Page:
In 1992, James Jefferson was looking for part-time work and even though he knew nothing about it, he decided to start digging graves. That may sound far-fetched, but not for a man who replaces 0% know-how with 100% hustle. He cold-called funeral homes, learned on the go and grew to become a strong presence in the industry… and at Trigard.
“I was at a graveside service, when a gentleman from another area brought a Trigard burial vault product I had never seen before. It caught my eye. Soon after that, a funeral director told me that he wanted another option for burial vaults. So, for a couple years, I bought Trigard vaults directly from another company, but when he went out of business, I was left with no vaults. I told my wife that night, ‘We need to start making burial vaults.’ She asked, ‘How are we going to make vaults?’ I said, ‘I don’t know, but we’re going to figure it out.’
I love being aggressive. I love looking at the overall structure of my company and seeing what we can improve. Being able to set a goal and seeing it come to reality is a huge passion of mine.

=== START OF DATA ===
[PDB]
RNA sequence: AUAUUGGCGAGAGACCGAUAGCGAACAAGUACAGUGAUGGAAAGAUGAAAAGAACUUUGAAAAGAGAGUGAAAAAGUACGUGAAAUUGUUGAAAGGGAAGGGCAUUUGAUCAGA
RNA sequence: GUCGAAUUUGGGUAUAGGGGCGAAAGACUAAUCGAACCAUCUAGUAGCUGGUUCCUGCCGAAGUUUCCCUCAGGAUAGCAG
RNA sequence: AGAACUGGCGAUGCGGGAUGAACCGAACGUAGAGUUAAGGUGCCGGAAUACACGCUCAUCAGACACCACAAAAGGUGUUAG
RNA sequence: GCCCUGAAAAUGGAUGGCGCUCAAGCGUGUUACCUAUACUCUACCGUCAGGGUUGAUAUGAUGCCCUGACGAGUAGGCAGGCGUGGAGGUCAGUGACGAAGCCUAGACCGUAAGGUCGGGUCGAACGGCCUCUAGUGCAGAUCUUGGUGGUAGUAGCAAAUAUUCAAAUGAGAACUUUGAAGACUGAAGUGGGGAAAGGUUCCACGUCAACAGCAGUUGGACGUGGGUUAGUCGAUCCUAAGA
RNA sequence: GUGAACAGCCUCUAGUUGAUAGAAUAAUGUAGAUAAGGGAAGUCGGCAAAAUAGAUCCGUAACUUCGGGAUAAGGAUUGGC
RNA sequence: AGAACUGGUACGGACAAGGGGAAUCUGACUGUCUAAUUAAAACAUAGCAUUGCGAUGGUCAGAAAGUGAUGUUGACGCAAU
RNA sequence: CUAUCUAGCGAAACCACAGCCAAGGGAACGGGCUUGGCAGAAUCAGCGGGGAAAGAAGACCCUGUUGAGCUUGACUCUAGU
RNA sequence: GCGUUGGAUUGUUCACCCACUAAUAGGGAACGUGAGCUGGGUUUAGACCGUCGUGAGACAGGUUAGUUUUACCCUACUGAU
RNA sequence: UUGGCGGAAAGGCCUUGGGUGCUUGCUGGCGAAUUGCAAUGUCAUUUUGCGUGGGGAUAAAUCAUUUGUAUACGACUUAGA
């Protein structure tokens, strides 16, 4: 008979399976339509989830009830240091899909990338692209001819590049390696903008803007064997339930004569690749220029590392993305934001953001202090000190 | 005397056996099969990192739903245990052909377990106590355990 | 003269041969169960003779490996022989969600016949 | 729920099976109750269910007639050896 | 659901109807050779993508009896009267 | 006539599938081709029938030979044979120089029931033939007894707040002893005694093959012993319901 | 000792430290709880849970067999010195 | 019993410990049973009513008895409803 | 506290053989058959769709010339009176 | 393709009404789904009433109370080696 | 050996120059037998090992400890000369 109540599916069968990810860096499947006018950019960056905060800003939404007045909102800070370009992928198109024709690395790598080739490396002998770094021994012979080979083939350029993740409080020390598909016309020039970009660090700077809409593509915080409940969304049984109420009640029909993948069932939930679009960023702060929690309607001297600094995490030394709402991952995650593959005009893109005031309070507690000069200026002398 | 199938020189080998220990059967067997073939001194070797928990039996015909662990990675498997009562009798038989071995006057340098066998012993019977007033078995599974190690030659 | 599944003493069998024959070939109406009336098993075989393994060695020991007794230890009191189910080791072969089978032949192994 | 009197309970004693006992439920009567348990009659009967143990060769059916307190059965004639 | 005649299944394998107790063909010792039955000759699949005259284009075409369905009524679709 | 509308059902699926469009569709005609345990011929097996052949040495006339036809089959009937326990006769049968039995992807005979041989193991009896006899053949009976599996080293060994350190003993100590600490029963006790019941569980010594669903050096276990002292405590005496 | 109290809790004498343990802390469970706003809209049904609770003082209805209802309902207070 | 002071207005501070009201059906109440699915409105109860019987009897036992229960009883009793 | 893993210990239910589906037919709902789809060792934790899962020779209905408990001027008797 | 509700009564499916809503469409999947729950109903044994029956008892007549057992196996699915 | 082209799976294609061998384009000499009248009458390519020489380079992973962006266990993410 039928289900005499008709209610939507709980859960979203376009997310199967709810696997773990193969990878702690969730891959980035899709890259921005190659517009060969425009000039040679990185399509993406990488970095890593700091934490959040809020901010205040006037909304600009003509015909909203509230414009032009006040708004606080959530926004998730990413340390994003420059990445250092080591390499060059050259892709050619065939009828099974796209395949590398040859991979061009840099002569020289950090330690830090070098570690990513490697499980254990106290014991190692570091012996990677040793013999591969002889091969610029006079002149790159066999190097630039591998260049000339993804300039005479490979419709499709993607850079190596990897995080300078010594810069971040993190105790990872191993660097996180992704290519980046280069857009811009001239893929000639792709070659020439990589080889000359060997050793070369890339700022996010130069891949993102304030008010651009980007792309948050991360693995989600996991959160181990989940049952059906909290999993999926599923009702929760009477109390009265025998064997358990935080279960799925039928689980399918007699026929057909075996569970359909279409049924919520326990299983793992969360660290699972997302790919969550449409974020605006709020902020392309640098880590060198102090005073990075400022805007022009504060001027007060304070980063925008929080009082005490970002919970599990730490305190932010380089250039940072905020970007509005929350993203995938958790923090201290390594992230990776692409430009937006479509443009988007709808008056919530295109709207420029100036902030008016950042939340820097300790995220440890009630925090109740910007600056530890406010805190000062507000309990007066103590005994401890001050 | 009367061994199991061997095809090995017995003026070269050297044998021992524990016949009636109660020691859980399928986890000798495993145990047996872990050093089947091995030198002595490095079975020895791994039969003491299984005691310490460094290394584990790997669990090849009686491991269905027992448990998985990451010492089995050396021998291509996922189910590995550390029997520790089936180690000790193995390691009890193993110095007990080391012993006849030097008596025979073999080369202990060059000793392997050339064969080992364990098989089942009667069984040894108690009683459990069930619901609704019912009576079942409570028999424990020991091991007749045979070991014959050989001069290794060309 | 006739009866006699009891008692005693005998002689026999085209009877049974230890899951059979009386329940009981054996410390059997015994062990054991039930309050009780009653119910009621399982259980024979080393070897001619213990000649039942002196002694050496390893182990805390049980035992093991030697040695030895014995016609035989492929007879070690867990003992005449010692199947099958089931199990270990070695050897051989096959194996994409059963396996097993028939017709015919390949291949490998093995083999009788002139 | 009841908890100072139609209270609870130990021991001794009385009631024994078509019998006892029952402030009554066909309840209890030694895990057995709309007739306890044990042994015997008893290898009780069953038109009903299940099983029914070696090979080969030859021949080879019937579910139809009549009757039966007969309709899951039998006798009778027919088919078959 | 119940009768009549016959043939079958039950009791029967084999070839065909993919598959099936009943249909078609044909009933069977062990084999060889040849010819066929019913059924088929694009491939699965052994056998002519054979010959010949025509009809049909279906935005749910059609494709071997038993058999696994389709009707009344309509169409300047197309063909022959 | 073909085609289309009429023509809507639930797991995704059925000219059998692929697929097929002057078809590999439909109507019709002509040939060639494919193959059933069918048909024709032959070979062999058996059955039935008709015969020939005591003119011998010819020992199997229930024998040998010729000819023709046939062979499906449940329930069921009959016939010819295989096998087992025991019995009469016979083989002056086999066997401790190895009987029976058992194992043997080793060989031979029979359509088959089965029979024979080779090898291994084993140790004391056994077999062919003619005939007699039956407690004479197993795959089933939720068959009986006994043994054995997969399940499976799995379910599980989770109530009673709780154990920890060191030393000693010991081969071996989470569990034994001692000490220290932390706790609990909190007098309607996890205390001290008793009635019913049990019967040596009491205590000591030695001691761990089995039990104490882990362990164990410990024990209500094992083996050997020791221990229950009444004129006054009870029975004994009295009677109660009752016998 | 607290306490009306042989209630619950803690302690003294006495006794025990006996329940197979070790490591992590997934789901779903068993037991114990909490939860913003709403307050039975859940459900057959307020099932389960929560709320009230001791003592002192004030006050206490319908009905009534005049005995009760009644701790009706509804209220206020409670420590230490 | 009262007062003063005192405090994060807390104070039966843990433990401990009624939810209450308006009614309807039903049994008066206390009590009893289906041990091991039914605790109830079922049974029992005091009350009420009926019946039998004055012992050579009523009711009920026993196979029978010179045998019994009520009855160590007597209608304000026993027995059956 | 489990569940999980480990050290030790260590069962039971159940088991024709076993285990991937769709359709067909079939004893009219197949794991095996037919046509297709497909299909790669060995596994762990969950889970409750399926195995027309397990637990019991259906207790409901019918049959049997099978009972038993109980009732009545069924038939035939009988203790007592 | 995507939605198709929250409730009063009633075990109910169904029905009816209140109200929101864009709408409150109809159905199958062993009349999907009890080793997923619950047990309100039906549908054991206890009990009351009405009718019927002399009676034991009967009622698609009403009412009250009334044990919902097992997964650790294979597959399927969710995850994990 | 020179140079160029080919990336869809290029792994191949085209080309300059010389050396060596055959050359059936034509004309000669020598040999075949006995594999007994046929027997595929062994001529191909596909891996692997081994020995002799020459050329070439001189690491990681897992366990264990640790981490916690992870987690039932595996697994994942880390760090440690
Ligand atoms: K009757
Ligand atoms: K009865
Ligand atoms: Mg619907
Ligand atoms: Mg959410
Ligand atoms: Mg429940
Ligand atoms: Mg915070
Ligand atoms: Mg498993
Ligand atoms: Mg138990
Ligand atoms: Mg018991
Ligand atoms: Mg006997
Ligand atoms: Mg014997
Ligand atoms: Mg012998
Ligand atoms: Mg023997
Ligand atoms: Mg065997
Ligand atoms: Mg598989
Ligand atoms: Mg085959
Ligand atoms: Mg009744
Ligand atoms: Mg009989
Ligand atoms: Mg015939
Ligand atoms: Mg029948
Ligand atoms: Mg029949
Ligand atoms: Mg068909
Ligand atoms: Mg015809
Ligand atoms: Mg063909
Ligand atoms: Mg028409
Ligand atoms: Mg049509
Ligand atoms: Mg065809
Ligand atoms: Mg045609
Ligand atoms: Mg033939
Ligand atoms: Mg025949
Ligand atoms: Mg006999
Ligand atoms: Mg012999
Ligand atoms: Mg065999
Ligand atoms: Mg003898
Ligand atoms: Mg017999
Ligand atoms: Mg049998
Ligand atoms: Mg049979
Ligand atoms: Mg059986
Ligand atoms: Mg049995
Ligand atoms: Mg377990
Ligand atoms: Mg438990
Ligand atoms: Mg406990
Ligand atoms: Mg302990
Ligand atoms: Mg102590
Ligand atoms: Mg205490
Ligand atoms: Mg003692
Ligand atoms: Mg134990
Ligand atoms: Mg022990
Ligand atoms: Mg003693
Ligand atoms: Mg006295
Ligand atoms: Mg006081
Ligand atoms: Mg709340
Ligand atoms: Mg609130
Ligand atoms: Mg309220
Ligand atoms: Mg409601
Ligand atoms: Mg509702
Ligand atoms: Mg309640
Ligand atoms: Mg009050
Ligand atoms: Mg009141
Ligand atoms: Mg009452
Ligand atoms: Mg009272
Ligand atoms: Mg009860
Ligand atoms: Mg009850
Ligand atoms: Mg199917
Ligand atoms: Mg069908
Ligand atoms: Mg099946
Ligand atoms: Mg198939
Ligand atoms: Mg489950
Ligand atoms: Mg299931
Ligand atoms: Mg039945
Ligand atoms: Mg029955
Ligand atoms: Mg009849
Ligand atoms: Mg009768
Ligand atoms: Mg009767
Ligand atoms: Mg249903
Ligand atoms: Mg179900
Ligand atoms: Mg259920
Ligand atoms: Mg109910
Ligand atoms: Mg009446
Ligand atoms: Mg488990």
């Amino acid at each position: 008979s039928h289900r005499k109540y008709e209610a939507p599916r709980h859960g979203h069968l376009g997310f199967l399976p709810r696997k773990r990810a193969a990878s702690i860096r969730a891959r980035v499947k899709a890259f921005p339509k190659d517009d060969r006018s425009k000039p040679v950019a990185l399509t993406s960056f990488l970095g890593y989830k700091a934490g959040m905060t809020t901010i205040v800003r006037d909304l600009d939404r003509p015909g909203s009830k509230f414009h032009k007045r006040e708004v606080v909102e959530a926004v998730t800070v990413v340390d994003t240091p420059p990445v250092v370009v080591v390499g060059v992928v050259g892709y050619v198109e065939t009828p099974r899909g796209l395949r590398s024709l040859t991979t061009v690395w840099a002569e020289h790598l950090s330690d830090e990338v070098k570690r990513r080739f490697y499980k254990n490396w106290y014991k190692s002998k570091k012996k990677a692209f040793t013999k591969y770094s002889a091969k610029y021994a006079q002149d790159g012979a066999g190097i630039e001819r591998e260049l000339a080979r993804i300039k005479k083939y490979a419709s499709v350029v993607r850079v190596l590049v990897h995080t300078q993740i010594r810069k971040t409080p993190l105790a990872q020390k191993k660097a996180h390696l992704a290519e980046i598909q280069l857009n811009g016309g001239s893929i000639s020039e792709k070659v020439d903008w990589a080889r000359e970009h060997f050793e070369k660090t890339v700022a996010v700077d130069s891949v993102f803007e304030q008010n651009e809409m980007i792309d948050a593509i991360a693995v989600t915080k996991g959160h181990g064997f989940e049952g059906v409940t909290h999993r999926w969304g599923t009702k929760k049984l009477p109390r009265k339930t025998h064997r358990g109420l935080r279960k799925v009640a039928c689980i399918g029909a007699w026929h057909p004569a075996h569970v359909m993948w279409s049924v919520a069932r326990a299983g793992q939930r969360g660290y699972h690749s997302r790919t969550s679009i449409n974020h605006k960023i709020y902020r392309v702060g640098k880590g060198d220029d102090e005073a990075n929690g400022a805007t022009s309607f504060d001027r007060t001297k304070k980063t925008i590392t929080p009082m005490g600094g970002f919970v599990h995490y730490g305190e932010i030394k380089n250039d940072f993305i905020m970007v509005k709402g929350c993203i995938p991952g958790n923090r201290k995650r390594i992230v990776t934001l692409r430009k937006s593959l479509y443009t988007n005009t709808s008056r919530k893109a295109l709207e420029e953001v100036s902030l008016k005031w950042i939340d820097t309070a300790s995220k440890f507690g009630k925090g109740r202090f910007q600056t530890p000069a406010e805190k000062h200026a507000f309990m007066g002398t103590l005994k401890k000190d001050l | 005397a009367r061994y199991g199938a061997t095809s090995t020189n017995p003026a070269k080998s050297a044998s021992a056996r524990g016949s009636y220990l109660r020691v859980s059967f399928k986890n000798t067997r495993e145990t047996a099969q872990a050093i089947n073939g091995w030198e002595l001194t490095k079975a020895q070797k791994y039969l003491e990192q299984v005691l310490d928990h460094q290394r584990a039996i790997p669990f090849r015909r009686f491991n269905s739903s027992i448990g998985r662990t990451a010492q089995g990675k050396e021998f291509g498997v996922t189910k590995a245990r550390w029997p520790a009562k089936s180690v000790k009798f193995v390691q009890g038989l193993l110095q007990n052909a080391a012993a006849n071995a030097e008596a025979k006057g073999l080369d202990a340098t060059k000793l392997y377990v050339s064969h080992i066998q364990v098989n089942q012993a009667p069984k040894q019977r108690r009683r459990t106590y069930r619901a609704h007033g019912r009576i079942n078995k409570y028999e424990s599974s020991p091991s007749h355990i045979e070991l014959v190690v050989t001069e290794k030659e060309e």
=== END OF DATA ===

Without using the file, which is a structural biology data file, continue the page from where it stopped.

Today, James owns the Southside Grave and Vault Inc. in Skipwith, Virginia. His business has expanded to include a full-service monument and headstone company, too. “When I first started, there was competition within 100 miles on all four sides of me,” said James. “If I wasn’t willing to grow into their areas, those guys would have stomped me out. We decided to grow. Our footprint expanded. We built relationships with other guys in the area and we were actually able to stomp out our competition.”
One way that James sparked growth was by taking advantage of Trigard’s openness to innovation and creating his own distribution chain. He pours vaults and sells vaults in bulk to others who then finish the vaults and setup at cemeteries. James believes this system works because it is based on strong relationships. “You have to manage your business and the relationships within your business. You have to hold everyone accountable. It works out well, but both parties must display professionalism. There is a level of trust that must be established, and there has to be room for everyone involved to get a piece of the pie. It is in everyone’s best interest for things to work that way.”
James’ growth also comes from his commitment to education because he knows that we can’t assume that families understand the importance of the burial vault. “One time, we were at the graveside waiting to proceed with the interment and the director, who we hadn’t worked with before, kept looking at his watch. He asked if he could leave. I said, ‘Well I’m going to do the same thing whether you’re here or not, so go ahead.’ After a while, the family kept looking at me and told me I could get started.